Under the majority view, the only client agents/consultants inside privilege protection are those essential for the client-lawyer communications. Although courts take a more varied view of lawyer agents/consultants, many courts hold that the only lawyer agents within privilege protection are those essentially translating or interpreting data so the lawyer can understand it.

In Cardinal Aluminum Co. v. Continental Casualty Co., Case No. 3:14-CV-857-TBR-LLK, 2015 U.S. Dist. LEXIS 95361 (W.D. Ky. July 22, 2015), the court held that plaintiff's insurance broker was outside privilege protection — despite the plaintiff's CFO's affidavit that the plaintiff relied on the broker to submit an insurance claim, negotiate with the insurance company, and advise the plaintiff about the claims process. Among other things, the court noted that "Plaintiff did not argue that its broker acted to effectuate legal representation for Plaintiff." Id. at *8. About three weeks earlier, another court addressed a company's claim that the privilege covered communications between its lawyers and environmental engineering firm AGC. NL Indus., Inc. v. ACF Indus. LLC, No. 10CV89W, 2015 U.S. Dist. LEXIS 86677 (W.D.N.Y. July 2, 2015). Although acknowledging plaintiff's argument that AGC's "actions were done at the direction of counsel," the court found that AGC was outside privilege protection — noting that "[p]laintiff has not shown that AGC acted like an interpreter or translator of client communications." Id. at *12.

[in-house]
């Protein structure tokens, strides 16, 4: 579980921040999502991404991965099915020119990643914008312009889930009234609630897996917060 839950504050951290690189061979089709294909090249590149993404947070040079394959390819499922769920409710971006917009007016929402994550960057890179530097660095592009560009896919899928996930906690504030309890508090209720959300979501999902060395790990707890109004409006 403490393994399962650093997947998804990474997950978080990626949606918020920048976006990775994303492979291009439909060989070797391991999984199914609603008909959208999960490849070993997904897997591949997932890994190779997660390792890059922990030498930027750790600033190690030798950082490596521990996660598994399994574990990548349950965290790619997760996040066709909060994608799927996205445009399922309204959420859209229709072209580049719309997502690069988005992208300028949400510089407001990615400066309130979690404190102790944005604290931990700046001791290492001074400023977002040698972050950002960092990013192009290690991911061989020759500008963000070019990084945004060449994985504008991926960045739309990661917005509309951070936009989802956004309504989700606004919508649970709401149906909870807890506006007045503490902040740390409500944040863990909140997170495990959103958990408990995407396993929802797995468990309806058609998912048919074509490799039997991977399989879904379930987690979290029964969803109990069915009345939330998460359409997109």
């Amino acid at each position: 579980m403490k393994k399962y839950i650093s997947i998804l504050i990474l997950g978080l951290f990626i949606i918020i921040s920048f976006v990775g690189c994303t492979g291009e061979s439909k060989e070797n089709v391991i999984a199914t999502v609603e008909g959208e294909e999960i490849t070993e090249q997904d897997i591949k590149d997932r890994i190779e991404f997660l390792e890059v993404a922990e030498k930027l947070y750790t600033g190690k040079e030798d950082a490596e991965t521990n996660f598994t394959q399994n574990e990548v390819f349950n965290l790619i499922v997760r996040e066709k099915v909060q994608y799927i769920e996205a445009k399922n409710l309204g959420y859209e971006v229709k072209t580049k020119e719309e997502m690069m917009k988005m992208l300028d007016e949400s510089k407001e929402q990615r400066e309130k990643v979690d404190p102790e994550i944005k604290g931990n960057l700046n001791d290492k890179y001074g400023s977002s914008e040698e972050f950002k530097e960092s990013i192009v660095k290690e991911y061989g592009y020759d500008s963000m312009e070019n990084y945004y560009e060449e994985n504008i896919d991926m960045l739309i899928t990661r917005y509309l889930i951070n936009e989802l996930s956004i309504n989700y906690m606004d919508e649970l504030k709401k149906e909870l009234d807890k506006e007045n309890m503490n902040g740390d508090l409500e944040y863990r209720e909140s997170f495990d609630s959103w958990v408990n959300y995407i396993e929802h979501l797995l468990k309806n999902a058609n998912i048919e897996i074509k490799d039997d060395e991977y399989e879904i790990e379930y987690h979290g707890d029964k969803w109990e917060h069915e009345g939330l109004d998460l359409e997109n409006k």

One of the most dangerous client misperceptions is that the privilege can protect their communications with their agents/consultants. And one of the most dangerous lawyer misperceptions is that lawyers can automatically assume that their agents/consultants are within privilege protection.